The National MSc Medical Teachers Association (NMMTA), the body representing non-medical teachers, has again approached the Health Ministry seeking a rollback of the decision. A year after nearly 6,000 non-medical teachers in medical colleges fearing a job crisis with the National Medical Commission reducing the posts for their recruitment.
A letter submitted to Ministry said “We have sought for the Ministry to revoke the order. The step will address faculty crisis in the institutions and help the teachers. Last year, in the regulations released by the medical education regulator, the permissible intake of non-medical faculty had come down from 30% to 15% in anatomy and physiology, from 50% to 15% in biochemistry, and from 30% to 0% in microbiology and pharmacology”.
Teachers of clinical subjects in medical colleges are doctors with MBBS and MS/MD degrees, while others in the non-clinical subjects with medical M.Sc. or Ph.D.s who are not doctors but have undergone similar training and their designations range from tutor to professor and even head of departments.
The practice of appointing non-doctors as teachers in the non-clinical subjects dates back to the 1960s, when there was an acute shortage of teachers with MBBS/MD qualifications. This is also the practice followed in most medical colleges across the world. In US medical schools, 26% of all teachers are non-doctors. In some medical colleges of the West 80-90% of teachers are scientists with Ph.D qualifications. A section of non-clinical doctors have been clamoring for the elimination of non-doctors from medical education.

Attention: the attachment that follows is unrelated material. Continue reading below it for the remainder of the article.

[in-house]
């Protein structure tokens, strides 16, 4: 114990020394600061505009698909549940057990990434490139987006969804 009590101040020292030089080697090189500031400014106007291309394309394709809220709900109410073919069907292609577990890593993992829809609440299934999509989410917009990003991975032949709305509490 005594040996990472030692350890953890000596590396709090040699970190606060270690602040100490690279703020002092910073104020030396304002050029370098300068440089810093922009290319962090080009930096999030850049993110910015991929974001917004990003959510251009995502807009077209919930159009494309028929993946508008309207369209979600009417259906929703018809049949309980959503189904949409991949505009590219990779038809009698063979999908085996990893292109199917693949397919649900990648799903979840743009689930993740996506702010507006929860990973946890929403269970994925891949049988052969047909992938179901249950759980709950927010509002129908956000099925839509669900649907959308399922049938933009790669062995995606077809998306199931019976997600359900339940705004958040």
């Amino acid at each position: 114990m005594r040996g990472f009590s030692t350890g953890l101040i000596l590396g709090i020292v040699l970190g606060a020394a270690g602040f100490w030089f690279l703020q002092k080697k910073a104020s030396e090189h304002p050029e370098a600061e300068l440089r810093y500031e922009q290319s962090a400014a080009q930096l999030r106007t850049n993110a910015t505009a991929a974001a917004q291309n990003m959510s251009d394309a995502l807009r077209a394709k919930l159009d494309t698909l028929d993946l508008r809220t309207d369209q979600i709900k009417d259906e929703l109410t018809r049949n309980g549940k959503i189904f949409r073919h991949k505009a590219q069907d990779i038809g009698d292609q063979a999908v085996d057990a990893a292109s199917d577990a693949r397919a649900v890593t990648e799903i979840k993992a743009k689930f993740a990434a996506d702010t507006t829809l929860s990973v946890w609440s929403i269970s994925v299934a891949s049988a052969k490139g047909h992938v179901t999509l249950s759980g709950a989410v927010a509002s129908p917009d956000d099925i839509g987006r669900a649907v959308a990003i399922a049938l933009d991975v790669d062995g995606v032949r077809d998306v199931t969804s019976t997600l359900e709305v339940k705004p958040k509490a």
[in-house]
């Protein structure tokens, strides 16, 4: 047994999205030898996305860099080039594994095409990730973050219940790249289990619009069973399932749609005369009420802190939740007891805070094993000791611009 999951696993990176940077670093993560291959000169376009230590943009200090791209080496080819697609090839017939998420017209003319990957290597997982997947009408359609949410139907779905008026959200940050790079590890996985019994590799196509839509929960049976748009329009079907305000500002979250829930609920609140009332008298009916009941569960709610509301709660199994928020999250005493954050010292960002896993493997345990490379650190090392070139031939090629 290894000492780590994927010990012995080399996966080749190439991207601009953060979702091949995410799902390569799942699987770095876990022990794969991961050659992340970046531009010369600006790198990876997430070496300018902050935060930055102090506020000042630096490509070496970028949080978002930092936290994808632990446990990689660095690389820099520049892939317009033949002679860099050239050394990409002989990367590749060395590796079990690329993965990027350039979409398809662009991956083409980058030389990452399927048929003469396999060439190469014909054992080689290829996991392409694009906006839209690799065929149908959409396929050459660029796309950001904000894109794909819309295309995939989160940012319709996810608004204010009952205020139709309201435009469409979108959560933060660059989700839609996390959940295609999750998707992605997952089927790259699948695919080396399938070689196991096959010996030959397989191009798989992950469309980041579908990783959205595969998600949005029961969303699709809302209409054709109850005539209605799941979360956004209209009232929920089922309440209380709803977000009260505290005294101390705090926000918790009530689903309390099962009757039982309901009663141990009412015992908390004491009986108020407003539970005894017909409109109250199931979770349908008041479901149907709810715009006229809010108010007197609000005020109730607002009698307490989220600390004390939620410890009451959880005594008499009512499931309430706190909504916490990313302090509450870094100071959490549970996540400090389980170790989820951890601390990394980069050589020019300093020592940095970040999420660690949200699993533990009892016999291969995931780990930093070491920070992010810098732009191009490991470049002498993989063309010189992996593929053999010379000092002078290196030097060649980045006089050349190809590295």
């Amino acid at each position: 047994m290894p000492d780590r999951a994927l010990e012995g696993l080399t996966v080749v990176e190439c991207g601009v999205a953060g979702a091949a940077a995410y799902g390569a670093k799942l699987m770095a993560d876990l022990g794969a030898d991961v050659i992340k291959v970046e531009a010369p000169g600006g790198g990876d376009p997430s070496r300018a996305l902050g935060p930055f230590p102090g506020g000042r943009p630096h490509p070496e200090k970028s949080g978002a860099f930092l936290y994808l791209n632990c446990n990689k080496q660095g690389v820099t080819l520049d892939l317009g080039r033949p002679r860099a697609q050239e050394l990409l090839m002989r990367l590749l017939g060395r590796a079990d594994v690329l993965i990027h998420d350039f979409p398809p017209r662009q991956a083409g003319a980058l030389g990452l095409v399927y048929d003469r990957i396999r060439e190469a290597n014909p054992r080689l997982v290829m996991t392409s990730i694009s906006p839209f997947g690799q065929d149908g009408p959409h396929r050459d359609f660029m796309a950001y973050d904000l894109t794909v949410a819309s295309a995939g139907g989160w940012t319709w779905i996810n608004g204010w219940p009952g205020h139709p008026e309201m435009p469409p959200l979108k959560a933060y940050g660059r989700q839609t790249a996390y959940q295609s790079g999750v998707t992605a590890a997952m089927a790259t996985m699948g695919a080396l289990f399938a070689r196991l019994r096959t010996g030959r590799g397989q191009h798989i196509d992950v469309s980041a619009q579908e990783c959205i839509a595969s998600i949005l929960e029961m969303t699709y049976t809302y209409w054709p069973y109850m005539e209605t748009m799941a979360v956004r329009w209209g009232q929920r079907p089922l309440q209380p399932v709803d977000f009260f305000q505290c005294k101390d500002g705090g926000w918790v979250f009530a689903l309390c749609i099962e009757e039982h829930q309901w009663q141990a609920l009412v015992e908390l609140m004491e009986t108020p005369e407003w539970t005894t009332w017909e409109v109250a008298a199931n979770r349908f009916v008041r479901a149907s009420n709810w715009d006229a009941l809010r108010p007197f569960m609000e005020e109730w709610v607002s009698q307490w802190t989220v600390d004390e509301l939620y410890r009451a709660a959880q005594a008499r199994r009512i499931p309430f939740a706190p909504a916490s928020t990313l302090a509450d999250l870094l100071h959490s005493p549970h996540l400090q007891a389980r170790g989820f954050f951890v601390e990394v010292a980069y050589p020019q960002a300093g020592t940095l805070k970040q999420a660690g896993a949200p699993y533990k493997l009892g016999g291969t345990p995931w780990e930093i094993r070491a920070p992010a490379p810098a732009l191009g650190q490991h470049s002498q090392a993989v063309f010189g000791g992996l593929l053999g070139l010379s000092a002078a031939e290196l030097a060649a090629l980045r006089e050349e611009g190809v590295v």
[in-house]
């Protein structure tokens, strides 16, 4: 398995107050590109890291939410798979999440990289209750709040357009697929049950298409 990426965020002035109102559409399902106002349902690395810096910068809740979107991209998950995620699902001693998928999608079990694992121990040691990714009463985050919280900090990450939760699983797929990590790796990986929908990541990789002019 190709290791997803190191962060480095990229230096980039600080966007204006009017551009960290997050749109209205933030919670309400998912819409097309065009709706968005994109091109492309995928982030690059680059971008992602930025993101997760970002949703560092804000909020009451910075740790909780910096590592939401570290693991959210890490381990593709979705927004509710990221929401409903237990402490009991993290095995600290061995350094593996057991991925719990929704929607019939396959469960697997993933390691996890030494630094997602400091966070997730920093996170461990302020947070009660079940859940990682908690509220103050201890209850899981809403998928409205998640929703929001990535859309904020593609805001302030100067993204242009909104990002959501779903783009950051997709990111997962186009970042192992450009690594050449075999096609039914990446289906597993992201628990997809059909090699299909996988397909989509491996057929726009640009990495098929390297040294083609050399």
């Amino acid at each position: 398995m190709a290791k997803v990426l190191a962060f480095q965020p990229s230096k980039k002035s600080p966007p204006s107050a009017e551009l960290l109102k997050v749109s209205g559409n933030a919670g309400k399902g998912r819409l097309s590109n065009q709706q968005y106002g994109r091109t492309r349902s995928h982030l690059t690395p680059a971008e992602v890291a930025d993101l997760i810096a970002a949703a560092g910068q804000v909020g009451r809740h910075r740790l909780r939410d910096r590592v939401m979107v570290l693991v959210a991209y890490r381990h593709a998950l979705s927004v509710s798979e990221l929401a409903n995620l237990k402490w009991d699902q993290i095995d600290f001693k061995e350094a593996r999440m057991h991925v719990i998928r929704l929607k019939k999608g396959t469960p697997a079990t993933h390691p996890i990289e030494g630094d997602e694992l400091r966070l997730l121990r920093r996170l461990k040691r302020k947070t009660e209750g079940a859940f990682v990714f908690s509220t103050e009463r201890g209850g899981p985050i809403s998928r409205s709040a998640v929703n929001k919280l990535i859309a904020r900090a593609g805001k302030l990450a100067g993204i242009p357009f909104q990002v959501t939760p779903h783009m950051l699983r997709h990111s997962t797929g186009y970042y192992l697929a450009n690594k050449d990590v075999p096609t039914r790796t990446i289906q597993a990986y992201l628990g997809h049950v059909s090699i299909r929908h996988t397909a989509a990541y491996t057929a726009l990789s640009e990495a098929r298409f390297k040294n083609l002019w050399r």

The teachers’ eligibility and qualifications guidelines of the previous regulator, the Medical Council of India, allowed a higher intake of non-medical teachers to teach pre and para-clinical subjects, said the Association members. Opposing this decision to reduce seats, the NMMTA had requested the Health Ministry to get the decision changed to address the faculty crisis and help the teachers. The appeal is pending with the Ministry and the association has called for a speedy redressal as the employment of several of its members is at stake.
‘‘ While there has been an increase in MD seats in the non-clinical subjects, 40-50% of them remain vacant each year, which would only mean that the faculty shortage is likely to continue’’ said Dr. Sridhar Rao, president of the NMMTA. The shortages are more pronounced in the colleges located in rural, remote, or hilly areas where the availability of medical teachers is generally poor. The introduction of the new MBBS curriculum isn’t a concern as all teachers are being trained to implement it. Rejecting a prior proposal to do away with the provision of appointing M.Sc./Ph.D. teachers, the Board of Governors in supersession of the MCI in January 2020 had cited the shortage of faculty in the institutions, he added.
“Hundreds of such teachers are currently working on tenure or contract basis. Medical colleges are refusing to continue or renew their services citing the new guidelines. All of them would be rendered jobless. NMC’s statement that existing faculties wouldn’t be affected is untrue. Tutors, who have already put in four years are being denied promotions. A couple of teachers have already been sacked”, said Arjun Maitra, General Secretary of NMMTA.
Source: The Hindu, News Experts